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Naked broomrape (Orobanche uniflora)
Scientific classification Edit this classification
Kingdom: Plantae
Clade: Tracheophytes
Clade: Angiosperms
Clade: Eudicots
Clade: Asterids
Order: Lamiales
Family: Orobanchaceae
Tribe: Orobancheae
Genus: Orobanche
  • Aphyllon Mitch.
  • Boulardia F.W.Schultz
  • Catodiacrum Dulac
  • Ceratocalyx Coss.
  • Chorobanche C.Presl
  • Gymnocaulis Nutt.
  • Kopsia Dumort.
  • Loxanthes Raf.
  • Myzorrhiza Phil.
  • Necranthus Gilli
  • Orobanchella Piwow., M.Nobis & Madeja
  • Phelipanche Pomel
  • Platypholis Maxim.
  • Thalesia Raf. ex Britton

Orobanche, commonly known as broomrape, is a genus of almost 200 species of small parasitic herbaceous plants, mostly native to the temperate Northern Hemisphere.[2] It is the type genus of the broomrape family Orobanchaceae.


Broomrapes are generally small, only 10–60 centimetres (4–24 inches) tall depending on species. They are best recognized by the yellow- to straw-coloured stems completely lacking chlorophyll, bearing yellow, white, or blue snapdragon-like flowers. The flower shoots are scaly, with a dense terminal spike of 10-20 flowers in most species, although single in one-flowered broomrape (Orobanche uniflora). The leaves are merely triangular scales. The seeds are minute, tan or brown, blackening with age. These plants generally flower from late winter to late spring. When they are not flowering, no part of the plants is visible above the surface of the soil.


As they have no chlorophyll, the broomrapes are totally dependent on other plants for nutrients. Broomrape seeds remain dormant in the soil, often for many years, until stimulated to germinate by certain compounds produced by living plant roots.[3] Broomrape seedlings put out a root-like growth, which attaches to the roots of nearby hosts. Once attached to a host, the broomrape robs its host of water and nutrients.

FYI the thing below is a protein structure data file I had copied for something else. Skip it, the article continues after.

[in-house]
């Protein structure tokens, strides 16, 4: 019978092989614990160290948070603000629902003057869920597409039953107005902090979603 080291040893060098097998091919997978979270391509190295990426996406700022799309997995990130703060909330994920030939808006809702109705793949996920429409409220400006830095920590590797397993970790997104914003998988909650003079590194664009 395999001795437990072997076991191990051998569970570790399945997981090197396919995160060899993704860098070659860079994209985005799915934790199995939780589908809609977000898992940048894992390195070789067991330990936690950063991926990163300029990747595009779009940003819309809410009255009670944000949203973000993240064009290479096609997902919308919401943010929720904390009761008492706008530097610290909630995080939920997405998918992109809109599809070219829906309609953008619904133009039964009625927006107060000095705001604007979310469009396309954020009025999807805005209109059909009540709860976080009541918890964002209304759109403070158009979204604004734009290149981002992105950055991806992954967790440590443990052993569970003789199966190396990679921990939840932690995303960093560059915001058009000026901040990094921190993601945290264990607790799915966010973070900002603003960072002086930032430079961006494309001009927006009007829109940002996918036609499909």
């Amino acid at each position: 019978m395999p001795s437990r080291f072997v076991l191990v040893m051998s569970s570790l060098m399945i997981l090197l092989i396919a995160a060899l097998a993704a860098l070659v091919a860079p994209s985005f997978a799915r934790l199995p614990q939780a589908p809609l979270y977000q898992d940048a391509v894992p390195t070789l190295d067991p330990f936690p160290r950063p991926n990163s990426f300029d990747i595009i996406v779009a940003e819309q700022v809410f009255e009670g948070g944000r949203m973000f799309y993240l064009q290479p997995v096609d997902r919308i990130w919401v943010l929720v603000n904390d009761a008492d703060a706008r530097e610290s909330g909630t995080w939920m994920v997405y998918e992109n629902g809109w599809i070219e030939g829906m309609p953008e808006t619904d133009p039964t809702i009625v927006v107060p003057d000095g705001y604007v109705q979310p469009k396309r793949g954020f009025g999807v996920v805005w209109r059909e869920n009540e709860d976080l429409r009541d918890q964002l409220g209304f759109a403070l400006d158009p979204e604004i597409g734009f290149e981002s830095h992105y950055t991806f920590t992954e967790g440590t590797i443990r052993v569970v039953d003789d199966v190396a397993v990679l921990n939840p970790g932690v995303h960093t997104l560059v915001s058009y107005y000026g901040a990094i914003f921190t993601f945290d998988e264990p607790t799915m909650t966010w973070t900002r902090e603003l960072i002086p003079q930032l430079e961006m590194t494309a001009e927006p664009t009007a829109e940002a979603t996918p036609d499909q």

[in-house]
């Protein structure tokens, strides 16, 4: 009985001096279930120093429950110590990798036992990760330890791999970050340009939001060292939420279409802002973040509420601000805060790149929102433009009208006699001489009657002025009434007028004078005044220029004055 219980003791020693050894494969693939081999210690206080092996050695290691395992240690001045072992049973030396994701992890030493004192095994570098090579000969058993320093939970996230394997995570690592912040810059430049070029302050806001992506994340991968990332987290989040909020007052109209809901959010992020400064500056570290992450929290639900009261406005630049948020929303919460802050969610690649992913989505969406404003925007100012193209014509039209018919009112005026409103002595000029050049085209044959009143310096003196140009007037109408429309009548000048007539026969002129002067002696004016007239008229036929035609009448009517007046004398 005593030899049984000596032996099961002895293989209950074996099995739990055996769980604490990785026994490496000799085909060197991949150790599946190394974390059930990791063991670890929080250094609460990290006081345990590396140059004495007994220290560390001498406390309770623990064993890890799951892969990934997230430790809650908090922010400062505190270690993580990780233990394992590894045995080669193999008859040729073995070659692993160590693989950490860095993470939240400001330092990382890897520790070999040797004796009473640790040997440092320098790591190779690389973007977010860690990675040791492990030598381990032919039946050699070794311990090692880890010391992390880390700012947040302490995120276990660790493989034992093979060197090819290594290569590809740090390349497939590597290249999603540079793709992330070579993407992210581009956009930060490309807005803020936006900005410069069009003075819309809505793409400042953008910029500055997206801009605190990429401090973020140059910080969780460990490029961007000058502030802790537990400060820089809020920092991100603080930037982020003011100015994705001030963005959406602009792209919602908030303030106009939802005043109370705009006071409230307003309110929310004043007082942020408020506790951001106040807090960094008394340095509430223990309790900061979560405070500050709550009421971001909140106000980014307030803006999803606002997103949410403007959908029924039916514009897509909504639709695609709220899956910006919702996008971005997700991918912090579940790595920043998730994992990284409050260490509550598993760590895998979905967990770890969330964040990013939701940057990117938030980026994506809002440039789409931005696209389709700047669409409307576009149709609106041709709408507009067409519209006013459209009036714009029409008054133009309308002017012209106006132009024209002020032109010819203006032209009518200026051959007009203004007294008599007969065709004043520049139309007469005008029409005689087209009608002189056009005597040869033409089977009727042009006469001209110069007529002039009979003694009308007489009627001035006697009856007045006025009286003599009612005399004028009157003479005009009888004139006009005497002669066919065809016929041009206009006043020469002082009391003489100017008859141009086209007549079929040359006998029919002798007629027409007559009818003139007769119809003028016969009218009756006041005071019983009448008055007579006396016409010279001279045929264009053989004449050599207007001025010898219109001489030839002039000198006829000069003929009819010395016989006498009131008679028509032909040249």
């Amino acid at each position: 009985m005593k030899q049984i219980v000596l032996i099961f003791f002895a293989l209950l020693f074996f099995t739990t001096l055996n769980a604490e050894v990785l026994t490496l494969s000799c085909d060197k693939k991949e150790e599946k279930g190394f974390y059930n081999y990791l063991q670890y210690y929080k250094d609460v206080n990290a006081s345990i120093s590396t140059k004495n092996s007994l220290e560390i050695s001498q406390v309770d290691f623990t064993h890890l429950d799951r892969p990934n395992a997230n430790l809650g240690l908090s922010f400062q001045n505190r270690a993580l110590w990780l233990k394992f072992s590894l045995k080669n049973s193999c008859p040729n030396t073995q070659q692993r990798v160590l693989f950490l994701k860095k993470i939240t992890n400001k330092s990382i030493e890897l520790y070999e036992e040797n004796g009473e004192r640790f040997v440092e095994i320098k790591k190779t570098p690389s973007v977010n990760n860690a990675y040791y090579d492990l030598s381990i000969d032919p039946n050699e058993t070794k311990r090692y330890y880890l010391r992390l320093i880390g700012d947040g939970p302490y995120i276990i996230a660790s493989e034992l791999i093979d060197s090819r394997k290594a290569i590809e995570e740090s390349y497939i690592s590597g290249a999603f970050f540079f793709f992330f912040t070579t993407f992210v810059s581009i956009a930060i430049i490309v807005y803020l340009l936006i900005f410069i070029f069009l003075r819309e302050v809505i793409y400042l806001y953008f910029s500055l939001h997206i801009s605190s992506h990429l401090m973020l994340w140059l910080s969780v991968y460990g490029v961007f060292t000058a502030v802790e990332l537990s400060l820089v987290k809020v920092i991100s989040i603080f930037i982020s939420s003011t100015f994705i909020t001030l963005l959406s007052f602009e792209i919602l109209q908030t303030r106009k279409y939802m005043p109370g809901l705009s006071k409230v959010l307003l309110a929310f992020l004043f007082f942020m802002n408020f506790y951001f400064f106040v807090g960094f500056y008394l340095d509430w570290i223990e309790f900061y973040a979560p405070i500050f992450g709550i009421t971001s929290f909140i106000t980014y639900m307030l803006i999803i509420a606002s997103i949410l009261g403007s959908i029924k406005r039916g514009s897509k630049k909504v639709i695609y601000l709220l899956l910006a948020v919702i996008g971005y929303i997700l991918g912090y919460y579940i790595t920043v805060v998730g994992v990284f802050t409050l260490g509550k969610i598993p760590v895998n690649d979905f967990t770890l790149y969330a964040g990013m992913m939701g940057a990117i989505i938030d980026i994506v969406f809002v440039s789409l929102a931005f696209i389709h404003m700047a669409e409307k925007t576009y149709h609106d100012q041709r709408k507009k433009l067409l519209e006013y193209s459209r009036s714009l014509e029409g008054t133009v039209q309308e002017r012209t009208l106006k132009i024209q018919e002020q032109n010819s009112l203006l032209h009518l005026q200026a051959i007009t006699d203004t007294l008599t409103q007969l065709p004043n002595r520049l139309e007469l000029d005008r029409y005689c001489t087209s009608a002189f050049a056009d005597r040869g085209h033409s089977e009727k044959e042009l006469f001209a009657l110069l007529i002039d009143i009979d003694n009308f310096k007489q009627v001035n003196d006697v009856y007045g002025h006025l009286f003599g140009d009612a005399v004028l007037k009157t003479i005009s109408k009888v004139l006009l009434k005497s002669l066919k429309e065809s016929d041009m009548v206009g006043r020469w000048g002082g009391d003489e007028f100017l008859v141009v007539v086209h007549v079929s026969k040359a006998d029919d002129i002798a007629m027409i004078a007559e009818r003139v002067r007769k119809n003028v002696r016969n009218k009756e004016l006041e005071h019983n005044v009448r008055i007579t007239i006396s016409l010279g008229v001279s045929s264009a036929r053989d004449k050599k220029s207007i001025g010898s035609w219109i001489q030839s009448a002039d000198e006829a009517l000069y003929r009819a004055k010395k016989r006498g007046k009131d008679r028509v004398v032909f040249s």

Some species are only able to parasitise a single plant species, and they are often named after the plant they parasitise, such as ivy broomrape (O. hederae) being restricted to parasitising ivy. Others can infect several genera, such as the lesser broomrape O. minor, which lives on clover and other related Fabaceae.

Branched broomrape Orobanche ramosa, native to central and southwestern Europe but widely naturalised elsewhere, is considered a major threat to crops in some areas. Plants that it targets are tomato, eggplant, potato, cabbage, coleus, bell pepper, sunflower, celery, and beans. In heavily infested areas, branched broomrape can cause total crop failure.

The bean broomrape Orobanche crenata, which targets the fava bean, has stems that are gathered and eaten in the Italian region of Apulia.[4]


The generic name Orobanche comes from the Greek ὀροβάγχη (orobánkhē), from ὄροβος (órobos "bitter vetch") + ἄγχω (ánkhō (I) "strangle").[5][6] The common name "broomrape" comes from the English "broom" (a plant) + Latin rapum ('tuber').[7]


The following species are recognised in the genus Orobanche:[1]


  1. ^ a b "Orobanche L. | Plants of the World Online | Kew Science". Plants of the World Online. Retrieved 2023-09-26.
  2. ^ Beck-Mannagetta, G. (1930) Orobanchaceae. In Engler, A. (ed.) Das Pflanzenreich 4: 1-348. (Engelmann:Leipzig).
  3. ^ Yoder, J.I. (2001) Host-plant recognition by parasitic Scrophulariaceae. Current Opinion in Plant Biology 4:359-365.
  4. ^ Luard, E. European peasant cookery, Grub Street, 2004, p.380
  5. ^ Devonshire Association for the Advancement of Science, Literature and Art (1868). Report & transactions. p. 256.
  6. ^ ὄροβος, ἄγχω. Liddell, Henry George; Scott, Robert; A Greek–English Lexicon at the Perseus Project.
  7. ^ rapum. Charlton T. Lewis and Charles Short. A Latin Dictionary on Perseus Project.

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